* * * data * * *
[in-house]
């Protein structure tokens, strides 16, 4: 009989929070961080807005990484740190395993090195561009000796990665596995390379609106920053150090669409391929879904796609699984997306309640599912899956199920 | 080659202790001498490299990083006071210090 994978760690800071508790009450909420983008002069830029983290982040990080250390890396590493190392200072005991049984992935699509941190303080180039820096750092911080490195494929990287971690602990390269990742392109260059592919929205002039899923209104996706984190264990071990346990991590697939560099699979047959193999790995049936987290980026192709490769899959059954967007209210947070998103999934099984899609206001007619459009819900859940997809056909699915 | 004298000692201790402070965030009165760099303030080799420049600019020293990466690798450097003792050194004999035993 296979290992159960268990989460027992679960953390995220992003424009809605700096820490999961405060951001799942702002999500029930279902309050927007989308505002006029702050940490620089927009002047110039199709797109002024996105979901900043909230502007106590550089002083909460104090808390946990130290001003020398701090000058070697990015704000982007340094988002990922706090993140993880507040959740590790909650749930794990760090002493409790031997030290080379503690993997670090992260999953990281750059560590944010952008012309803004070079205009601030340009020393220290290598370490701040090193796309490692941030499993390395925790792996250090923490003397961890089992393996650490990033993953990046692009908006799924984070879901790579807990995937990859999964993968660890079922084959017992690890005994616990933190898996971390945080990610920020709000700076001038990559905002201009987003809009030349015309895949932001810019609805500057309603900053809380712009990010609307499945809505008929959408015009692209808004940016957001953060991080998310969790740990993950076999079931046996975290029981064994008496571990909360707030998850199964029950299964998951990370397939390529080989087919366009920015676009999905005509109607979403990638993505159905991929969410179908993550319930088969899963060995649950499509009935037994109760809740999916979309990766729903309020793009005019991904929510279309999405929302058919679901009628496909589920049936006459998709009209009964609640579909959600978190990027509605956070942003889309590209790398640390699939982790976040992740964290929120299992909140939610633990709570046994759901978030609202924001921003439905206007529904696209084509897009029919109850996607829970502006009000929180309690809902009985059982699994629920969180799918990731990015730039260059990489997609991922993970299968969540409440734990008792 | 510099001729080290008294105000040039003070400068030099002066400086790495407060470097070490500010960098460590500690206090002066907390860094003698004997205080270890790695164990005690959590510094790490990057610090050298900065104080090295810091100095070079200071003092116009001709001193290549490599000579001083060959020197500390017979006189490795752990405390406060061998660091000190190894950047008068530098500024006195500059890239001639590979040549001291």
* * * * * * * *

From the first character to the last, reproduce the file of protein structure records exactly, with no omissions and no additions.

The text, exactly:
[in-house]
């Protein structure tokens, strides 16, 4: 009989929070961080807005990484740190395993090195561009000796990665596995390379609106920053150090669409391929879904796609699984997306309640599912899956199920 | 080659202790001498490299990083006071210090 994978760690800071508790009450909420983008002069830029983290982040990080250390890396590493190392200072005991049984992935699509941190303080180039820096750092911080490195494929990287971690602990390269990742392109260059592919929205002039899923209104996706984190264990071990346990991590697939560099699979047959193999790995049936987290980026192709490769899959059954967007209210947070998103999934099984899609206001007619459009819900859940997809056909699915 | 004298000692201790402070965030009165760099303030080799420049600019020293990466690798450097003792050194004999035993 296979290992159960268990989460027992679960953390995220992003424009809605700096820490999961405060951001799942702002999500029930279902309050927007989308505002006029702050940490620089927009002047110039199709797109002024996105979901900043909230502007106590550089002083909460104090808390946990130290001003020398701090000058070697990015704000982007340094988002990922706090993140993880507040959740590790909650749930794990760090002493409790031997030290080379503690993997670090992260999953990281750059560590944010952008012309803004070079205009601030340009020393220290290598370490701040090193796309490692941030499993390395925790792996250090923490003397961890089992393996650490990033993953990046692009908006799924984070879901790579807990995937990859999964993968660890079922084959017992690890005994616990933190898996971390945080990610920020709000700076001038990559905002201009987003809009030349015309895949932001810019609805500057309603900053809380712009990010609307499945809505008929959408015009692209808004940016957001953060991080998310969790740990993950076999079931046996975290029981064994008496571990909360707030998850199964029950299964998951990370397939390529080989087919366009920015676009999905005509109607979403990638993505159905991929969410179908993550319930088969899963060995649950499509009935037994109760809740999916979309990766729903309020793009005019991904929510279309999405929302058919679901009628496909589920049936006459998709009209009964609640579909959600978190990027509605956070942003889309590209790398640390699939982790976040992740964290929120299992909140939610633990709570046994759901978030609202924001921003439905206007529904696209084509897009029919109850996607829970502006009000929180309690809902009985059982699994629920969180799918990731990015730039260059990489997609991922993970299968969540409440734990008792 | 510099001729080290008294105000040039003070400068030099002066400086790495407060470097070490500010960098460590500690206090002066907390860094003698004997205080270890790695164990005690959590510094790490990057610090050298900065104080090295810091100095070079200071003092116009001709001193290549490599000579001083060959020197500390017979006189490795752990405390406060061998660091000190190894950047008068530098500024006195500059890239001639590979040549001291």